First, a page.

EXCLUSIVE: Go two-footed and you're off! Referees to clamp down on dangerous tackles
Referees are to be ordered to punish all two-footed challenges with red cards in a hardline move to clear up confusion over dangerous tackles.
An imminent instruction from referees’ chief Mike Riley will apply whether or not there is contact or injury to an opponent — and even if the ball is won first.
Referees are understood to be aware from recent get-togethers that a firm line is being taken and Riley is in the process of providing further clarification on how the existing law is to be applied.
Red: Vincent Kompany was sent off for this challenge on Nani
It means the recent controversial dismissal of Manchester City’s Vincent Kompany against Manchester United is to become a standard sanction for the type of challenge that has the potential to harm a rival player.
The move is a clear attempt to draw a line under an issue that has led to cries of inconsistency.
Three days after Kompany saw red for what was widely seen as a clean, ball-winning tackle on Nani at the Etihad Stadium, Liverpool’s Glen Johnson escaped any punishment for what looked a cruder lunge on City’s Joleon Lescott.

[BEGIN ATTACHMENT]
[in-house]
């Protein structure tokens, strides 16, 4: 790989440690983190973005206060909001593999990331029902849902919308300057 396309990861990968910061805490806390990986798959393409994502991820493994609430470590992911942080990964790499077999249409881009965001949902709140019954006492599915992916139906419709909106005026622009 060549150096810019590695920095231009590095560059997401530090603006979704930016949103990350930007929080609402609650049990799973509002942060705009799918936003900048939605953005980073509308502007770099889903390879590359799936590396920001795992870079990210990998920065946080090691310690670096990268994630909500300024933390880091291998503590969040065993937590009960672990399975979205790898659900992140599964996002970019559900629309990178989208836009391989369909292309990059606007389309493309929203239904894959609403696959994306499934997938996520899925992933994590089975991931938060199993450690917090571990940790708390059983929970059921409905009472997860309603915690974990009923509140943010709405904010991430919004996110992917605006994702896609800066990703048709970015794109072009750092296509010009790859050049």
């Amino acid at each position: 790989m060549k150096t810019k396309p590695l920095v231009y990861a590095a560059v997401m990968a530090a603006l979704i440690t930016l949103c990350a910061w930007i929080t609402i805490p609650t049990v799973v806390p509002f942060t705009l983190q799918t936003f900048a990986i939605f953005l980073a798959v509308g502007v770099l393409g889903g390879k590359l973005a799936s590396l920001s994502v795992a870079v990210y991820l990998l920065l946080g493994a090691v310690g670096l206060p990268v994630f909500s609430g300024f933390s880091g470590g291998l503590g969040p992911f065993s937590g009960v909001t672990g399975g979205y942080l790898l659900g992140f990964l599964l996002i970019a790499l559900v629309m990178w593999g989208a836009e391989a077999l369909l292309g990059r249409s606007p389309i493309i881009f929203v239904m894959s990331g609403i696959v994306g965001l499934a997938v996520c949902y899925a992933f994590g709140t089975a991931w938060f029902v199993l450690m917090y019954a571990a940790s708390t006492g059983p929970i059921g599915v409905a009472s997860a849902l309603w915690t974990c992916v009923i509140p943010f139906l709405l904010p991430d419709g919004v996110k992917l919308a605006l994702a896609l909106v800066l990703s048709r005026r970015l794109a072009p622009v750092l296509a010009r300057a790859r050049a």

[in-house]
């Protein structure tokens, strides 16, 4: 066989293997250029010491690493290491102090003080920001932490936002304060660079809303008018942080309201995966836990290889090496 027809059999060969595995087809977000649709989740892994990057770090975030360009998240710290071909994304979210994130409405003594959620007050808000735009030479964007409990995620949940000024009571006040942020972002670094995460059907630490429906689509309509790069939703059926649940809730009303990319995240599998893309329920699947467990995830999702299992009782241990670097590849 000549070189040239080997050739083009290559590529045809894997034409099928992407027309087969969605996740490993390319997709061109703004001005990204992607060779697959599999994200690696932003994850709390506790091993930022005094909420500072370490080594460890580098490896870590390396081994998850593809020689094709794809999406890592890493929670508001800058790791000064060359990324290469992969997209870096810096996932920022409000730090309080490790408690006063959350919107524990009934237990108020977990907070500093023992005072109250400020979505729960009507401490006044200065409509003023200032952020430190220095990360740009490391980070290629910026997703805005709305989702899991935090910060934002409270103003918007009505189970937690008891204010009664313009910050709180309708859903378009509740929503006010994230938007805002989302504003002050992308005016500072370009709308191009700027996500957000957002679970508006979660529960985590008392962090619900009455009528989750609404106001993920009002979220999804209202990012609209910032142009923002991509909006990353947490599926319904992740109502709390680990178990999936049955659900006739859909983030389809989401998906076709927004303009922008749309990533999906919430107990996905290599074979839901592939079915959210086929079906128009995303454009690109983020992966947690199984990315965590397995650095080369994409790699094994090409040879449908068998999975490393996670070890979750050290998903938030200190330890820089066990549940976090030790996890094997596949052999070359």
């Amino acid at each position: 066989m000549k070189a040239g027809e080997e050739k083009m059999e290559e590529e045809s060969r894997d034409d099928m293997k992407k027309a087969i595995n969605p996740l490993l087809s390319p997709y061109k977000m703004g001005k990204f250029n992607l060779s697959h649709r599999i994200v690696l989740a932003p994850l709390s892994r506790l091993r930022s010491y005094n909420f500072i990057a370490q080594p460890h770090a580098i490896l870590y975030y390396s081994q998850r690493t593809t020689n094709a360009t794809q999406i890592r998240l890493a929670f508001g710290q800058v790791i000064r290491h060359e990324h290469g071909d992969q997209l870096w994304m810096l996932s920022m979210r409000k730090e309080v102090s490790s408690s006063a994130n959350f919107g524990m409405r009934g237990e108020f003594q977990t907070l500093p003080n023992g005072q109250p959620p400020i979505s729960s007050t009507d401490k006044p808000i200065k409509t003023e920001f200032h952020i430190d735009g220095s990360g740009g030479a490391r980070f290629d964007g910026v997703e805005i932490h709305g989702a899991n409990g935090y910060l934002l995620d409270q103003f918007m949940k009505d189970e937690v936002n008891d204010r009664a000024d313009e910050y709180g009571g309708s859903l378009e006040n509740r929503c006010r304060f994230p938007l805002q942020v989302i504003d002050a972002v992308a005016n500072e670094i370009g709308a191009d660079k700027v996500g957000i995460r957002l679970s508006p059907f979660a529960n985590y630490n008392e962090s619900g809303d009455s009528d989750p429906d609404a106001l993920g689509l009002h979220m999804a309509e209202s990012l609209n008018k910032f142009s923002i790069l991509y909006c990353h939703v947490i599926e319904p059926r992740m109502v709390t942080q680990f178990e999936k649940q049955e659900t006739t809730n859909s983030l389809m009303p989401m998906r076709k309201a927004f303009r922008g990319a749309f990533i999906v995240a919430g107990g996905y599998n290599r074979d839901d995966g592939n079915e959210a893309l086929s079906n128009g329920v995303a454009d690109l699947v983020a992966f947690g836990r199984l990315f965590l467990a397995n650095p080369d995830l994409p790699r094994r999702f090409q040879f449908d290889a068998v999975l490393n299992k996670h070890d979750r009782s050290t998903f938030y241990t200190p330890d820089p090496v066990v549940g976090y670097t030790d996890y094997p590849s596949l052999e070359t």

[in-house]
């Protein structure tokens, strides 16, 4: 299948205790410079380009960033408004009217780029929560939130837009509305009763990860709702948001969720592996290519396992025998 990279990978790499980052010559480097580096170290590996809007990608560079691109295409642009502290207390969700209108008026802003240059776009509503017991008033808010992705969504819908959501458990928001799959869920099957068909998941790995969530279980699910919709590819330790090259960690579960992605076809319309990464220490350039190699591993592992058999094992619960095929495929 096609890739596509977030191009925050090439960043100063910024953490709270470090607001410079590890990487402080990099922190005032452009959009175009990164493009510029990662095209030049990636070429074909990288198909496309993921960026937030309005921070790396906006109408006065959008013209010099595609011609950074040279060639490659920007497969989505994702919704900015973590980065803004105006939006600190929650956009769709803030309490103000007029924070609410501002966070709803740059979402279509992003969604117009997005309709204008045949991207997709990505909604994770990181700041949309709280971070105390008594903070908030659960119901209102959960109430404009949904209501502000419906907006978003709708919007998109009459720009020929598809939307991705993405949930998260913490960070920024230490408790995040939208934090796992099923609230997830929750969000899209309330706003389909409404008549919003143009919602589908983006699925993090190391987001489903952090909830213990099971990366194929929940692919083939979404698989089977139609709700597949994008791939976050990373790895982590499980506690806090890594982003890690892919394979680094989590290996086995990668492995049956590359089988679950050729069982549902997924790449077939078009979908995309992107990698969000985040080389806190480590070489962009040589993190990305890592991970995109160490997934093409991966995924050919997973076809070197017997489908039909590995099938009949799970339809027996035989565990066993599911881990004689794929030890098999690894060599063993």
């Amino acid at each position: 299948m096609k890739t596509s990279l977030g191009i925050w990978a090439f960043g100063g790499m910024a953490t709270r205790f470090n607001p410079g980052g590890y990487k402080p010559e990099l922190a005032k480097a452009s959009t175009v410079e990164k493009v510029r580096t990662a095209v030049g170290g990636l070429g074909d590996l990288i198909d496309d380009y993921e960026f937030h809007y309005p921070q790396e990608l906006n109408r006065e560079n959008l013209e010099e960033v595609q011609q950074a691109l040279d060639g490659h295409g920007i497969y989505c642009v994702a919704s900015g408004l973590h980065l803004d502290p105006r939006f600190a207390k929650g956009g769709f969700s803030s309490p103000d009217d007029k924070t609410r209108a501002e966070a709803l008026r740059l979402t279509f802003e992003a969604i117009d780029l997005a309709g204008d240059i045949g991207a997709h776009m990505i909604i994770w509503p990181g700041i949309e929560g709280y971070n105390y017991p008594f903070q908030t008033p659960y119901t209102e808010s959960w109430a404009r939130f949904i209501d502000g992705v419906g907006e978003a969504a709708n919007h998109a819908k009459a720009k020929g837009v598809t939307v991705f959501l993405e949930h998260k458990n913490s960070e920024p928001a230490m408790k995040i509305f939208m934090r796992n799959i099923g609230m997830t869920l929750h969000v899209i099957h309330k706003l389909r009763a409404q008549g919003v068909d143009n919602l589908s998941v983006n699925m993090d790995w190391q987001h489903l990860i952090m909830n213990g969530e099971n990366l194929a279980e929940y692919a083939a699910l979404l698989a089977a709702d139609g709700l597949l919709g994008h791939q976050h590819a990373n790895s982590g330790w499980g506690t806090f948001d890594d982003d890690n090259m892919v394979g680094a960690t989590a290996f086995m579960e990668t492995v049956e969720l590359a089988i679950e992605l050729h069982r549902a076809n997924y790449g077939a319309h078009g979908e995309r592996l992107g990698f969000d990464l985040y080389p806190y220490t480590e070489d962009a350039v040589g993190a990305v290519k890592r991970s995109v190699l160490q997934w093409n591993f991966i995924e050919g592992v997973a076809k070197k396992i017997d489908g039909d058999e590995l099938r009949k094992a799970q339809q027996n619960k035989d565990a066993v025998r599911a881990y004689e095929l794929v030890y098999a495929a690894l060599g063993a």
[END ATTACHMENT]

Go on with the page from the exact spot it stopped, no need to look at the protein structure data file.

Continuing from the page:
The lack of even a yellow card infuriated City manager Roberto Mancini, who was so incensed he waved an imaginary card in the direction of the referee, Lee Mason.
No red: Glen Johnson got away with this challenge on Joleon Lescott
United boss Sir Alex Ferguson has called for referees to show consistency, saying: ‘These inconsistencies are confusing to everyone. Referees have to be given direction about what are the laws of the game and what should be permitted in terms of tackles.
‘Mike Riley has to be given the rope to say this is not allowed, two-footed tackles are not acceptable, whether you take the ball or not.’
Now Riley is set to do just that by telling referees they must send off players guilty of two-footed challenges for the ball if an opponent is in the immediate vicinity.
It is a judgment call that could be regarded as equally controversial. But it is aimed at letting all players — and referees — know where they stand.
Come on ref! Manchester City manager Roberto Mancini waves his card
It follows that referee Chris Foy, widely criticised at the Etihad earlier this month, was deemed to be right to send off Kompany in the FA Cup third-round clash while Mason was wrong not to dismiss Johnson in the Carling Cup semi-final first leg.
FIFA laws themselves are open to interpretation. ‘Using excessive force’, a sending-off offence under Law 12, applies in cases where the player has ‘far exceeded the necessary use of force and is in danger of injuring his opponent’.
Referees are advised that if both feet are off the ground players have no control over their actions.